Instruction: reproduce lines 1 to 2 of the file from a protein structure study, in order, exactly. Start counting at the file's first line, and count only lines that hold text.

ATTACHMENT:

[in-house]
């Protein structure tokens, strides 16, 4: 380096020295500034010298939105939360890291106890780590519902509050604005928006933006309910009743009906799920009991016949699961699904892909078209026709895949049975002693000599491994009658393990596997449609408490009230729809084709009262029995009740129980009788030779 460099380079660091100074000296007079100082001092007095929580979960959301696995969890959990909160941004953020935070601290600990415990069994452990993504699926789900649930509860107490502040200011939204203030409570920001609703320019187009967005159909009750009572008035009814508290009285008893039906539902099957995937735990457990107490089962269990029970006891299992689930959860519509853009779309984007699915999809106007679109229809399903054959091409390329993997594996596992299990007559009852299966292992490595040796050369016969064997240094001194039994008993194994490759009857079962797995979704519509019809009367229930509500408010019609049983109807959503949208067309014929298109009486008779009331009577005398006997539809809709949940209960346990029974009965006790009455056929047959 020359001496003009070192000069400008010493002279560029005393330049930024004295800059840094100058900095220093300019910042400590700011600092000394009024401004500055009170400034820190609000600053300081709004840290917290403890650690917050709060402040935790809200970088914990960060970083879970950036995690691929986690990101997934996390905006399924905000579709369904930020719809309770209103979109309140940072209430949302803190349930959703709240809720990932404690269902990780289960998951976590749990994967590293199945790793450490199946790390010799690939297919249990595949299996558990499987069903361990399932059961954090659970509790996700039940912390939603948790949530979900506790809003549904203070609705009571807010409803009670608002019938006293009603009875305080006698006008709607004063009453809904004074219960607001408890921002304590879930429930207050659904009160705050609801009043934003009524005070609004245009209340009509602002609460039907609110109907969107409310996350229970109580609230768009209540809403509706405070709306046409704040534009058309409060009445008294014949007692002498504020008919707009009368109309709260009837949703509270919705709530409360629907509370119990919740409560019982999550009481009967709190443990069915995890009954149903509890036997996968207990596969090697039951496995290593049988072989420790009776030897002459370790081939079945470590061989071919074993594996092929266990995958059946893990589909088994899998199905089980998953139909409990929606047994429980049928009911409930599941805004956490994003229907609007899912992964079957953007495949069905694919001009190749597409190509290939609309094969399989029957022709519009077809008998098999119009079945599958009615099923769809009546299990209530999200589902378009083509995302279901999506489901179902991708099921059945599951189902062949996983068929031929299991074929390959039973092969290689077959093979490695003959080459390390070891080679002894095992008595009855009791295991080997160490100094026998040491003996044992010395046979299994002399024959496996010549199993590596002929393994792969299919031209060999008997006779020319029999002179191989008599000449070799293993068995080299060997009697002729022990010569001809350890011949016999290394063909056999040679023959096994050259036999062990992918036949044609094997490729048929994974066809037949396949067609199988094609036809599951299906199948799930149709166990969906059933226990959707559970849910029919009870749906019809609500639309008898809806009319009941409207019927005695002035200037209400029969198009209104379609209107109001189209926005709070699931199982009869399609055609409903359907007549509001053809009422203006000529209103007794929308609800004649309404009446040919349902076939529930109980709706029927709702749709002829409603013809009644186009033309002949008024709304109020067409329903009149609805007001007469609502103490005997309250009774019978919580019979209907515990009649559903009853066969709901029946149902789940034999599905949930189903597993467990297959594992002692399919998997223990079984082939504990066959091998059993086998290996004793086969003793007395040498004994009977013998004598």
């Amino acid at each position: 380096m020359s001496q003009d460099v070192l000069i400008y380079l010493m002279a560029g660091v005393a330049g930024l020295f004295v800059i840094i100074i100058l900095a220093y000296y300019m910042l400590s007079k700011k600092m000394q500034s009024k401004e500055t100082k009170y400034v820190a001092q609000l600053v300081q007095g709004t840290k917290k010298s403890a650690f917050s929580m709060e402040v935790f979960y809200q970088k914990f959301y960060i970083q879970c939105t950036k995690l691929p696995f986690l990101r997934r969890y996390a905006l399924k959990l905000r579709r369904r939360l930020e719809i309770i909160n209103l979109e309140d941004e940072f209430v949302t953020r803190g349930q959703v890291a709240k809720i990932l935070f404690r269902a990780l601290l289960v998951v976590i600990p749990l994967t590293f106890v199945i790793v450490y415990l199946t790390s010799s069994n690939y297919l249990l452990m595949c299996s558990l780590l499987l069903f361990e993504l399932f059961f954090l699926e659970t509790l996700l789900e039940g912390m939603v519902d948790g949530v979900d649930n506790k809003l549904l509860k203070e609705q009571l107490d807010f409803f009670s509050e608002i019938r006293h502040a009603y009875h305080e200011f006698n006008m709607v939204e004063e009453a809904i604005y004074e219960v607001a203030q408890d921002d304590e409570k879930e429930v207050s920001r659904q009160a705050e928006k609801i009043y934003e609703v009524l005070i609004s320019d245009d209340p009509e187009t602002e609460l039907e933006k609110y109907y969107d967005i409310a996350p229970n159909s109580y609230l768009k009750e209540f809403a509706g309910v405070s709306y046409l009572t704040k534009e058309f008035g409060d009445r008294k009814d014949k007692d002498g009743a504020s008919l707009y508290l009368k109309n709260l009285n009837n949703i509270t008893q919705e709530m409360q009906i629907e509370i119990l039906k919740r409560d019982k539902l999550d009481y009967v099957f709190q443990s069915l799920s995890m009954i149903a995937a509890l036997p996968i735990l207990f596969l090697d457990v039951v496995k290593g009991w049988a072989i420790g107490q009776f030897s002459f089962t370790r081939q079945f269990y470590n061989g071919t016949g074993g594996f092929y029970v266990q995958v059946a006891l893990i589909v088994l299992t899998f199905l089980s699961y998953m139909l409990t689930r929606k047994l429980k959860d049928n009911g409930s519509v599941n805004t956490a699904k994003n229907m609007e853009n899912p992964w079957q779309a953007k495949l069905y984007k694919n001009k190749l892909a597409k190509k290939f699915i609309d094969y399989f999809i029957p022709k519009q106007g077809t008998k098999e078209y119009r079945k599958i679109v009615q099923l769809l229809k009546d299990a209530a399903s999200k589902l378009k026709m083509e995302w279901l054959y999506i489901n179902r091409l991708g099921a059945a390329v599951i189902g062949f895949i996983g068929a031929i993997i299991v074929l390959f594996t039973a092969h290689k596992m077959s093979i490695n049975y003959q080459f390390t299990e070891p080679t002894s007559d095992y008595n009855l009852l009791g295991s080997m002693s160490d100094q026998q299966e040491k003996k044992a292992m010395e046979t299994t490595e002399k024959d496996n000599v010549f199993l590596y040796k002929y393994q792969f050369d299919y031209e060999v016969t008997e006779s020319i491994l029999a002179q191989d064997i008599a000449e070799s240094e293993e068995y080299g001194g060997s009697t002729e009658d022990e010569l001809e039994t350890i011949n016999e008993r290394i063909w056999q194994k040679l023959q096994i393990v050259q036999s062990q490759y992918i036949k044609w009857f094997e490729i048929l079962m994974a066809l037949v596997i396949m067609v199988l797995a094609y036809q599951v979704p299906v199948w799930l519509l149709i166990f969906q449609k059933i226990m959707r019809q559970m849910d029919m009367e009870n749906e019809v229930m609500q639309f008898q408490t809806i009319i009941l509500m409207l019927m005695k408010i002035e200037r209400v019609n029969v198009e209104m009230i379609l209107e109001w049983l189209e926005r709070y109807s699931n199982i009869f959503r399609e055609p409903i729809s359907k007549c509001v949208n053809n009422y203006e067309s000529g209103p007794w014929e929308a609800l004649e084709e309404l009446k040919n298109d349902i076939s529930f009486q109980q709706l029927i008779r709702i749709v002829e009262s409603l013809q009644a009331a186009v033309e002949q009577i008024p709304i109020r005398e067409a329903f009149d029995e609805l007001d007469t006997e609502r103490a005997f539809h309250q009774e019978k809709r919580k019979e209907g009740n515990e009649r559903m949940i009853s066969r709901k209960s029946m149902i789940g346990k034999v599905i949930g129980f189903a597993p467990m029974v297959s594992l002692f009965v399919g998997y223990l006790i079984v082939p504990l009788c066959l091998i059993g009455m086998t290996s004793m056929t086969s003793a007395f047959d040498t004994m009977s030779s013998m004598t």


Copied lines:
[in-house]
């Protein structure tokens, strides 16, 4: 380096020295500034010298939105939360890291106890780590519902509050604005928006933006309910009743009906799920009991016949699961699904892909078209026709895949049975002693000599491994009658393990596997449609408490009230729809084709009262029995009740129980009788030779 460099380079660091100074000296007079100082001092007095929580979960959301696995969890959990909160941004953020935070601290600990415990069994452990993504699926789900649930509860107490502040200011939204203030409570920001609703320019187009967005159909009750009572008035009814508290009285008893039906539902099957995937735990457990107490089962269990029970006891299992689930959860519509853009779309984007699915999809106007679109229809399903054959091409390329993997594996596992299990007559009852299966292992490595040796050369016969064997240094001194039994008993194994490759009857079962797995979704519509019809009367229930509500408010019609049983109807959503949208067309014929298109009486008779009331009577005398006997539809809709949940209960346990029974009965006790009455056929047959 020359001496003009070192000069400008010493002279560029005393330049930024004295800059840094100058900095220093300019910042400590700011600092000394009024401004500055009170400034820190609000600053300081709004840290917290403890650690917050709060402040935790809200970088914990960060970083879970950036995690691929986690990101997934996390905006399924905000579709369904930020719809309770209103979109309140940072209430949302803190349930959703709240809720990932404690269902990780289960998951976590749990994967590293199945790793450490199946790390010799690939297919249990595949299996558990499987069903361990399932059961954090659970509790996700039940912390939603948790949530979900506790809003549904203070609705009571807010409803009670608002019938006293009603009875305080006698006008709607004063009453809904004074219960607001408890921002304590879930429930207050659904009160705050609801009043934003009524005070609004245009209340009509602002609460039907609110109907969107409310996350229970109580609230768009209540809403509706405070709306046409704040534009058309409060009445008294014949007692002498504020008919707009009368109309709260009837949703509270919705709530409360629907509370119990919740409560019982999550009481009967709190443990069915995890009954149903509890036997996968207990596969090697039951496995290593049988072989420790009776030897002459370790081939079945470590061989071919074993594996092929266990995958059946893990589909088994899998199905089980998953139909409990929606047994429980049928009911409930599941805004956490994003229907609007899912992964079957953007495949069905694919001009190749597409190509290939609309094969399989029957022709519009077809008998098999119009079945599958009615099923769809009546299990209530999200589902378009083509995302279901999506489901179902991708099921059945599951189902062949996983068929031929299991074929390959039973092969290689077959093979490695003959080459390390070891080679002894095992008595009855009791295991080997160490100094026998040491003996044992010395046979299994002399024959496996010549199993590596002929393994792969299919031209060999008997006779020319029999002179191989008599000449070799293993068995080299060997009697002729022990010569001809350890011949016999290394063909056999040679023959096994050259036999062990992918036949044609094997490729048929994974066809037949396949067609199988094609036809599951299906199948799930149709166990969906059933226990959707559970849910029919009870749906019809609500639309008898809806009319009941409207019927005695002035200037209400029969198009209104379609209107109001189209926005709070699931199982009869399609055609409903359907007549509001053809009422203006000529209103007794929308609800004649309404009446040919349902076939529930109980709706029927709702749709002829409603013809009644186009033309002949008024709304109020067409329903009149609805007001007469609502103490005997309250009774019978919580019979209907515990009649559903009853066969709901029946149902789940034999599905949930189903597993467990297959594992002692399919998997223990079984082939504990066959091998059993086998290996004793086969003793007395040498004994009977013998004598």